On the other hand, I note that Robert Romanyshyn, author and now Professor Emeritus at Pacifica, has referred to Mary’s work as a “therapy of culture,” and I ask Mary how her ideas can be applied to our society.
You can’t pay attention to your own integrity, development, liminal experiences or dreams, she asserts, without also becoming open to how those manifest in the culture. When she wrote the stories in the book, for example, Robert Romanyshyn pointed out that she used language that embodied a deep “poetic sensibility.” If you look at the world through the lens of a poet instead of as a “psychologist,” then you are engaging a lens of the humanities, Mary suggests. Her work enabled her to look at that “very real” cultural phenomenon—that of school shootings— as a cultural dream, and to investigate what the psyche is saying about the collective. If we “go back” through an imaginal process and go deeper into the experience, we can actually change the world, Mary confirms.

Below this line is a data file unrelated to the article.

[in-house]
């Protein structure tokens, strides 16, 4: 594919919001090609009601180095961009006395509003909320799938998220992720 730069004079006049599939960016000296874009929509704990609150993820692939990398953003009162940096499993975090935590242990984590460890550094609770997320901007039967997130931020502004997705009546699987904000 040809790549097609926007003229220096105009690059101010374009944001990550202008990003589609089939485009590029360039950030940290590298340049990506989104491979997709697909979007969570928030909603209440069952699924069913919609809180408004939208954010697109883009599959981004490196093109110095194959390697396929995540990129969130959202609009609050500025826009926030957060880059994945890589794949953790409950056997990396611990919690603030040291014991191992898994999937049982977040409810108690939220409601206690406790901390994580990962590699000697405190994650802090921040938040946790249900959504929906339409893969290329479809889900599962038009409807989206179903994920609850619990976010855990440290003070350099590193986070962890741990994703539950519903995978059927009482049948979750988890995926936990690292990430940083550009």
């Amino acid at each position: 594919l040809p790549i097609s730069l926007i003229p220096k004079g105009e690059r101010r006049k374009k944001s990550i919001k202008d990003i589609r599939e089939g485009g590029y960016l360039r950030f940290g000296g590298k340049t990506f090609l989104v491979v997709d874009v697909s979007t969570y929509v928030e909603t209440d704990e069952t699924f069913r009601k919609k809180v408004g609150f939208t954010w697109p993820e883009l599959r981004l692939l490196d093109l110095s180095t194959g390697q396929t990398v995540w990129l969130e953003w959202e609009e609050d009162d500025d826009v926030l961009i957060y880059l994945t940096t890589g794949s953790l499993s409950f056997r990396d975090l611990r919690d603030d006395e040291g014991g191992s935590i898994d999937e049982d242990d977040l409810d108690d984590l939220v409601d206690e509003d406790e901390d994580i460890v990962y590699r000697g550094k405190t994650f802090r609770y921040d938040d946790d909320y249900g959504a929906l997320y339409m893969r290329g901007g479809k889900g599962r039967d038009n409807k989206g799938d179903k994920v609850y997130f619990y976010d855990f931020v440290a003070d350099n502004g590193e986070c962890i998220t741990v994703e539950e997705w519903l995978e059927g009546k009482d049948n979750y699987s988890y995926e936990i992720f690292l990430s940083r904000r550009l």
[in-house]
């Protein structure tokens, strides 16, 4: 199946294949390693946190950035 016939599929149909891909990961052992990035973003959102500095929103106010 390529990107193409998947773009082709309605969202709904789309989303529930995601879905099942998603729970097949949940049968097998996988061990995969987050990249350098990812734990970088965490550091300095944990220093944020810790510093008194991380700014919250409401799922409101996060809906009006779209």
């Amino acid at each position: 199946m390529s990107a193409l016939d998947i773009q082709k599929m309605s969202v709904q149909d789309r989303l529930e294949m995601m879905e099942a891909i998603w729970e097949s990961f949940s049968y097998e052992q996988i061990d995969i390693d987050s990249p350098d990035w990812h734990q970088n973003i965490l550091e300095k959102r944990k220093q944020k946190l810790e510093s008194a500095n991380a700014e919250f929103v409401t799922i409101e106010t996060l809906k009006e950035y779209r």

Mary conveyed her own excitement about a turn she perceives that Pacifica has made toward action in the world—to change the ecological trajectory, or to transform social injustice. If each individual can actually hold a container in which they look at negative aspects of themselves, and require of themselves a certain integrity, this generates a sort of ripple effect, according to Jung. It lends a kind of stability to an individual, simply by being in a room and being centered. People can feel that, Mary insists. To look at psychotherapy with a poetic sensibility and acknowledgment here in the “middle realm” we inhabit (the same place where the dream of school shootings and other such disturbing events coalesce), then the culture itself can benefit, and not just individuals, she affirms. Jung suggested we work with images by staying with the image. The understanding and transformation derived from the process could take seconds, or it could take years, but if we look at an image with a self-reflective ego attitude until we “come to terms with” the unconscious, it will engender “more goodness, more community, and more understanding.”